Gastroesophageal reflux disease (GERD) is a more serious form of gastroesophageal reflux (GER), which is common.
GER occurs when the lower esophageal sphincter (LES) opens spontaneously, for varying periods of time, or does not close properly and stomach contents rise up into the esophagus. GER is also called acid reflux or acid regurgitation, because digestive juices—called acids—rise up with the food. The esophagus is the tube that carries food from the mouth to the stomach. The LES is a ring of muscle at the bottom of the esophagus that acts like a valve between the esophagus and stomach.
When acid reflux occurs, food or fluid can be tasted in the back of the mouth. When refluxed stomach acid touches the lining of the esophagus it may cause a burning sensation in the chest or throat called heartburn or acid indigestion. Occasional GER is common and does not necessarily mean one has GERD. Persistent reflux that occurs more than twice a week is considered GERD, and it can eventually lead to more serious health problems.
People of all ages can have GERD.
The reason some people develop GERD is still unclear. However, research shows that in people with GERD, the LES relaxes while the rest of the esophagus is working. Anatomical abnormalities such as a hiatal hernia may also contribute to GERD.
Other factors that may contribute to GERD include:
The main symptom of GERD in adults is frequent heartburn. Most children under 12 years with GERD, and some adults, have GERD without heartburn. Instead, they may experience a dry cough, asthma symptoms, or trouble swallowing.
Common foods that can worsen reflux symptoms include:
- Citrus fruits
- Drinks with caffeine or alcohol
- Fatty and fried foods
- Garlic and onions
- Mint flavorings
- Spicy foods
- Tomato-based foods, like spaghetti sauce, salsa, chili, and pizza
Chronic GERD that is untreated can cause serious complications. Inflammation of the esophagus from refluxed stomach acid can damage the lining and cause bleeding or ulcers—also called esophagitis. Scars from tissue damage can lead to strictures—narrowing of the esophagus—that make swallowing difficult. Some people develop Barrett’s esophagus, in which cells in the esophageal lining take on an abnormal shape and color. Over time, the cells can lead to esophageal cancer, which is often fatal. Studies have shown that GERD may worsen or contribute to asthma, chronic cough, and pulmonary fibrosis.
Depending on the severity of your GERD, treatment may involve one or more of the following lifestyle changes, medications, or surgery.
- If you smoke, stop.
- Avoid foods and beverages that worsen symptoms.
- Lose weight if needed.
- Eat small, frequent meals.
- Wear loose-fitting clothes.
- Avoid lying down for 3 hours after a meal.
- Raise the head of your bed 6 to 8 inches by securing wood blocks under the bedposts. Just using extra pillows will not help.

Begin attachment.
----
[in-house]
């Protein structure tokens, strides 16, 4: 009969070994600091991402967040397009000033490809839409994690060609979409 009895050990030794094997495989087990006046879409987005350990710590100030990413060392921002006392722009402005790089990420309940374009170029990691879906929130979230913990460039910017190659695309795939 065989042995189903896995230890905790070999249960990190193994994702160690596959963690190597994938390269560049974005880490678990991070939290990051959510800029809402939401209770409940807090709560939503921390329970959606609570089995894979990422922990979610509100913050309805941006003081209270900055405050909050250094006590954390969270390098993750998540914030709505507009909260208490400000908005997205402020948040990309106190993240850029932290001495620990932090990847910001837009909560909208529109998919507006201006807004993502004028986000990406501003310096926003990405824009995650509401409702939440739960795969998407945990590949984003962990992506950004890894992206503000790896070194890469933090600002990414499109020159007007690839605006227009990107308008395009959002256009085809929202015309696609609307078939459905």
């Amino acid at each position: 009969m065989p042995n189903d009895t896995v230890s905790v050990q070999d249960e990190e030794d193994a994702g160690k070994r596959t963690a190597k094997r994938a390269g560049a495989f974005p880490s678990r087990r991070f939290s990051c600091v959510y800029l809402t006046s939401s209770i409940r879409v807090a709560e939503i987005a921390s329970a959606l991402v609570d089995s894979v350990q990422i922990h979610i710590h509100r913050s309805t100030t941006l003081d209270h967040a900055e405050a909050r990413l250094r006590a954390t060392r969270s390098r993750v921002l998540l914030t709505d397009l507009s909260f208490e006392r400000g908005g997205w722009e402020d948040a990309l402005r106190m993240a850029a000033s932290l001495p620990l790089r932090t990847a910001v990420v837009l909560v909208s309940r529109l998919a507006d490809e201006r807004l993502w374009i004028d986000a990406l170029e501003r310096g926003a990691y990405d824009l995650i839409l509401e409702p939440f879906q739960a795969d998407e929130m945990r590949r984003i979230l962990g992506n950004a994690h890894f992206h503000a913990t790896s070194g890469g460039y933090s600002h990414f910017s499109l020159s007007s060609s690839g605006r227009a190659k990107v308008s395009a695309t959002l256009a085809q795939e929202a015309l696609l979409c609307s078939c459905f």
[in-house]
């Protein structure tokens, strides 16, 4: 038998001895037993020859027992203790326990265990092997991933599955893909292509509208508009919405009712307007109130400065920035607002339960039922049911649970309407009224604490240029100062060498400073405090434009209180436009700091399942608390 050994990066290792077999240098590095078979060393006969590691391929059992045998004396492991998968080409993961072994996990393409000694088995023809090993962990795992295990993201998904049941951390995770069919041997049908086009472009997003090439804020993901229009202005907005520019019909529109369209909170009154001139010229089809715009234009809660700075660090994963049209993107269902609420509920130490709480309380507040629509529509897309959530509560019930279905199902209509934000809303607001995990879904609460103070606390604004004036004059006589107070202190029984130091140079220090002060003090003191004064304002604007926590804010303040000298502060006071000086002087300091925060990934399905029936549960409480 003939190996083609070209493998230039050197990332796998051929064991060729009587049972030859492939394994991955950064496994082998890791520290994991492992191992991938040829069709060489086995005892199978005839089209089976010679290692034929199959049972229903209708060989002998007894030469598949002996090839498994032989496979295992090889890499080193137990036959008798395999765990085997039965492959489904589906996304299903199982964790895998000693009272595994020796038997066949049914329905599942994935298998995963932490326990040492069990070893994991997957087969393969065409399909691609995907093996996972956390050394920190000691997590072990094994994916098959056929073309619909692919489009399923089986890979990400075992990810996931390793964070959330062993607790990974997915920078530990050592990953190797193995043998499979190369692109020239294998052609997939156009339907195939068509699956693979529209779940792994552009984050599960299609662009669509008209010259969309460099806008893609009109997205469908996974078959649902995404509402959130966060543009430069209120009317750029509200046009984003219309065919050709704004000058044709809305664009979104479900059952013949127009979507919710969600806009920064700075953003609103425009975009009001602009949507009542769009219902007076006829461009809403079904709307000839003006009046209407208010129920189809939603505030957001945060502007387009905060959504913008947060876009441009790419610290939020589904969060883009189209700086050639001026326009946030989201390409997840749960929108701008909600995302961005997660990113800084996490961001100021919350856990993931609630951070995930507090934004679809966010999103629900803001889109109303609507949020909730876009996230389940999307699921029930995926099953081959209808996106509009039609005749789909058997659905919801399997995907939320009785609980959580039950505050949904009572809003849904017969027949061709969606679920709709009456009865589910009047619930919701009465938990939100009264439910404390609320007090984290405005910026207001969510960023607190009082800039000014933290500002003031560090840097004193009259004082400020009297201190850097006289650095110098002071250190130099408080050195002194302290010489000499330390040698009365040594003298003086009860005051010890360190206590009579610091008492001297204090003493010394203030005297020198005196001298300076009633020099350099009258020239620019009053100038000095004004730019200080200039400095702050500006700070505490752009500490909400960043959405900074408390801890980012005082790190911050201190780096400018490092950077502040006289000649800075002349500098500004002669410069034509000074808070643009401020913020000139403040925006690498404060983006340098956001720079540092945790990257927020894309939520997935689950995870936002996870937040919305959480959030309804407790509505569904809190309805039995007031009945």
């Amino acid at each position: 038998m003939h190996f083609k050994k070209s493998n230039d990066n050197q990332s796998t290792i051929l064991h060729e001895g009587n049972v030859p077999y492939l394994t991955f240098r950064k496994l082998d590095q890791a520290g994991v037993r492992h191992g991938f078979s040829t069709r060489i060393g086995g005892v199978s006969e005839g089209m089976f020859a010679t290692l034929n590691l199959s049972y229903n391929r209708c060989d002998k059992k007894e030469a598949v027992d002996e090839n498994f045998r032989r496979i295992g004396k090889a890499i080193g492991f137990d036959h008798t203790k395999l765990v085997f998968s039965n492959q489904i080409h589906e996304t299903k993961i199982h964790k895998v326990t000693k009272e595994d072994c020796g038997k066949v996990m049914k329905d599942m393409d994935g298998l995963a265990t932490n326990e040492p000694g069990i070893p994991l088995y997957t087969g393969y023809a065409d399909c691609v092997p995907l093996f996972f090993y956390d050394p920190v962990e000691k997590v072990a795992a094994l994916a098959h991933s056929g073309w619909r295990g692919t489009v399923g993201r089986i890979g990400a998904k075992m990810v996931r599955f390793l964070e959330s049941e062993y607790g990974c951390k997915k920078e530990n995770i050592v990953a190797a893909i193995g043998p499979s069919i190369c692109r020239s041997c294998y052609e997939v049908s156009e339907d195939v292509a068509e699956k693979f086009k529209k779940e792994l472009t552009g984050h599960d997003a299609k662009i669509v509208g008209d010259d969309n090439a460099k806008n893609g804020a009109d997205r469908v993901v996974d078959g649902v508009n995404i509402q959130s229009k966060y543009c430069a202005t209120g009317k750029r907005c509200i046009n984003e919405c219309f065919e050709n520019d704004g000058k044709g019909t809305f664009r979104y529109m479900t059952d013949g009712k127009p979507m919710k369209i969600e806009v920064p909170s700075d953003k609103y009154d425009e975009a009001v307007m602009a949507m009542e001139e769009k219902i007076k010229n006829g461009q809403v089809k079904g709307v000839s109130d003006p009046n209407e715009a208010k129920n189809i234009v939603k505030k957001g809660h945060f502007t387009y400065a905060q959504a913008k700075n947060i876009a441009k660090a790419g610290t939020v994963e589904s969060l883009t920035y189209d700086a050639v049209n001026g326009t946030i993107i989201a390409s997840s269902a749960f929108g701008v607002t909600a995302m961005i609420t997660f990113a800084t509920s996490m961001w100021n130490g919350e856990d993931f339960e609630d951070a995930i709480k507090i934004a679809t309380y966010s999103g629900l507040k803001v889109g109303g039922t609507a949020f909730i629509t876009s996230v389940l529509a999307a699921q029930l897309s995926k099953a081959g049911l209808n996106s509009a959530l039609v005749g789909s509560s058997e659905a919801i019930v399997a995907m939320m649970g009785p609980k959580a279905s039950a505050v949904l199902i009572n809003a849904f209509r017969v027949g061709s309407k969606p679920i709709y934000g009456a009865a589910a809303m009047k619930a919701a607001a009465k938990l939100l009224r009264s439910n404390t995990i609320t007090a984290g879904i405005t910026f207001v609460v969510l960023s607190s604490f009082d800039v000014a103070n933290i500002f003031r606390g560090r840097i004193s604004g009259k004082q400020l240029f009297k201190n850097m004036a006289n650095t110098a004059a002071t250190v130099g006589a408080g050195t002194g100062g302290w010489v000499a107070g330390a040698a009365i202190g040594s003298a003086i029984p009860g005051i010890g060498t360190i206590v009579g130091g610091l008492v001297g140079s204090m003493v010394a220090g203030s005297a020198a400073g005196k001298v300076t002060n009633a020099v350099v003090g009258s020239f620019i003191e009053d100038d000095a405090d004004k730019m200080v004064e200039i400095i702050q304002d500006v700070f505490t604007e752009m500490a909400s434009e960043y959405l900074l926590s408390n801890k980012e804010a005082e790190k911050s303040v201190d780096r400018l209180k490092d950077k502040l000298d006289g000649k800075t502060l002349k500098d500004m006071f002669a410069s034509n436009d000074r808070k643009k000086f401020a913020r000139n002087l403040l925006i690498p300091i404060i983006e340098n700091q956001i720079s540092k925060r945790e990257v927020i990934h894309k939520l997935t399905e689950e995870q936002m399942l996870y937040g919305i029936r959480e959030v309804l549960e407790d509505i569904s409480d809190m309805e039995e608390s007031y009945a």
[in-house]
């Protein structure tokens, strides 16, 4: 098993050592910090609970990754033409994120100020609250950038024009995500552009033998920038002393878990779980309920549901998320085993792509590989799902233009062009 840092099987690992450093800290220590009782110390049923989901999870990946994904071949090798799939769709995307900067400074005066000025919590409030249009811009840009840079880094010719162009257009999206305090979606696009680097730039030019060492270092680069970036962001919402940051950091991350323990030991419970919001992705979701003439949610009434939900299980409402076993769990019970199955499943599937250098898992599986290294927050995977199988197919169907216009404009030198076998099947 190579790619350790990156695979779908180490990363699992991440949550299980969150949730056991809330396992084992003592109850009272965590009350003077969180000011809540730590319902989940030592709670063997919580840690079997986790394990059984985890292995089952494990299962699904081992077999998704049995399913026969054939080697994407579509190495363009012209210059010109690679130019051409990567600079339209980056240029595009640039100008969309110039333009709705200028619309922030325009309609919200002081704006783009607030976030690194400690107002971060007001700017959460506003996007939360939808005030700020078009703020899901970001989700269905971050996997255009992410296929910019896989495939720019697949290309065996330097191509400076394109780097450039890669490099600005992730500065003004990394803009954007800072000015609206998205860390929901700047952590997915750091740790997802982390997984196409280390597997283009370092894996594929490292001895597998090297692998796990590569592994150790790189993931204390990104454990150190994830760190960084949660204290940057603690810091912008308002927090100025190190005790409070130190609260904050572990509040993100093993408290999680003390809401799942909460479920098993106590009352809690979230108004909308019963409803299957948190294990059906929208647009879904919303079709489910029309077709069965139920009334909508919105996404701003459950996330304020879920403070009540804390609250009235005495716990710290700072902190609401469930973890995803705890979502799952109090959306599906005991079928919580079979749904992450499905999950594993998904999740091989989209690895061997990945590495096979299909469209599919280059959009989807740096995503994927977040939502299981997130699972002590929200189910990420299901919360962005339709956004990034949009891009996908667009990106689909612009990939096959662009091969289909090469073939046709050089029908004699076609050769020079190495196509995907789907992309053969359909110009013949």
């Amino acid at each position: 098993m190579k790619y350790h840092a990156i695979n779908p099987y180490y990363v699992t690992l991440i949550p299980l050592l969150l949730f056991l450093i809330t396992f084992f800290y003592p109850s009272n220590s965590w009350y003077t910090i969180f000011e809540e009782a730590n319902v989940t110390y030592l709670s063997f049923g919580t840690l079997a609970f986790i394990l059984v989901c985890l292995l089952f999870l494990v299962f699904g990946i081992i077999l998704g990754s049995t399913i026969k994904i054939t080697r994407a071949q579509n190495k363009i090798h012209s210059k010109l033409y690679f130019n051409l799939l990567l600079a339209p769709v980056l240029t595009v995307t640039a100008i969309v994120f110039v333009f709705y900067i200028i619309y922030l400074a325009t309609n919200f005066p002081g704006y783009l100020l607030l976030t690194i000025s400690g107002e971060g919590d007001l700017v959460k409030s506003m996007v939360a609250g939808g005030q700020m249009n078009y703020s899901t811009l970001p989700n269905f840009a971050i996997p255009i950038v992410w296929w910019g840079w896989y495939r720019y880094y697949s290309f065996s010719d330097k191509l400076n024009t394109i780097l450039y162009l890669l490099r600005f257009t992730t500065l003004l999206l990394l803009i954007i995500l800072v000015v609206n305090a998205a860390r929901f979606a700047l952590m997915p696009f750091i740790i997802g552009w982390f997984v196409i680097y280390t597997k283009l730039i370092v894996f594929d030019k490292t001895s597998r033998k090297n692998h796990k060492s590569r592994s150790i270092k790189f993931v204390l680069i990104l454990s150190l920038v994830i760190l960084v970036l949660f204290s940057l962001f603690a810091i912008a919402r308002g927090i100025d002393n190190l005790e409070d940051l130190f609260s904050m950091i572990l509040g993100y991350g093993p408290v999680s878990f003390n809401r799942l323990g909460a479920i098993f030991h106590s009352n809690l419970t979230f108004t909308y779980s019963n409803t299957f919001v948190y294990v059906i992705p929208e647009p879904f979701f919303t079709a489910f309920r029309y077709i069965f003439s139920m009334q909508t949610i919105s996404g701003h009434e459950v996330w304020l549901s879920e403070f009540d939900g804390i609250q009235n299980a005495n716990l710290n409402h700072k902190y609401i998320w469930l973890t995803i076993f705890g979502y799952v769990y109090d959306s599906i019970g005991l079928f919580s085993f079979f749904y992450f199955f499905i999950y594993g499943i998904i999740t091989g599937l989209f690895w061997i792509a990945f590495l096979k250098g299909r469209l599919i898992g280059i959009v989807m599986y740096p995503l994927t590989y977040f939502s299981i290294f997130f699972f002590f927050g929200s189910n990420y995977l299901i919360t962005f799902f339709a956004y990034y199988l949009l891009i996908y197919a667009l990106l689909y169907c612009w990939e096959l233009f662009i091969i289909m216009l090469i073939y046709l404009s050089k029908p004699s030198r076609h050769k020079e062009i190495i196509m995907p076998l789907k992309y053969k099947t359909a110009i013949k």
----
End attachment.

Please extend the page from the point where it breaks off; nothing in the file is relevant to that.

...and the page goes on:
Over-the-counter antacids, such as Alka-Seltzer, Maalox, Mylanta, Rolaids, and Riopan, are usually the first drugs recommended to relieve heartburn and other mild GERD symptoms. Calcium carbonate antacids, such as Tums, Titralac, and Alka-2, can also be a supplemental source of calcium. Foaming agents, such as Gaviscon, work by covering your stomach contents with foam to prevent reflux.
H2 blockers decrease acid production. They are available in prescription strength and over-the-counter strength. These drugs provide short-term relief and are effective for about half of those who have GERD symptoms. Proton pump inhibitors are more effective than H2 blockers and can relieve symptoms and heal the esophageal lining in almost everyone who has GERD. Prokinetics help strengthen the LES and make the stomach empty faster.
Because drugs work in different ways, combinations of medications may help control symptoms. People who get heartburn after eating may take both antacids and H2 blockers. The antacids work first to neutralize the acid in the stomach, and then the H2 blockers act on acid production. By the time the antacid stops working, the H2 blocker will have stopped acid production. Your health care provider is the best source of information about how to use medications for GERD.
Surgery is an option when medicine and lifestyle changes do not help to manage GERD symptoms. Surgery may also be a reasonable alternative to a lifetime of drugs and discomfort.
GERD and Children
Distinguishing between normal, physiologic reflux and GERD in children is important. Most infants with GER are happy and healthy even if they frequently spit up or vomit, and babies usually outgrow GER by their first birthday. Reflux that continues past 1 year of age may be GERD.
Talk with your child’s health care provider if reflux-related symptoms occur regularly and cause your child discomfort. Simple strategies for avoiding reflux may be recommended, such as burping the infant several times during feeding or keeping the infant in an upright position for 30 minutes after feeding. If your child is older, your health care provider may recommend that your child eat small, frequent meals and avoid foods that cause symptoms.
Avoiding food 2 to 3 hours before bed and try raising the head of your child’s bed with wood blocks secured under the bedposts. Just using extra pillows will not help. If these changes do not work, your health care provider may prescribe medicine for your child. In rare cases, a child may need surgery.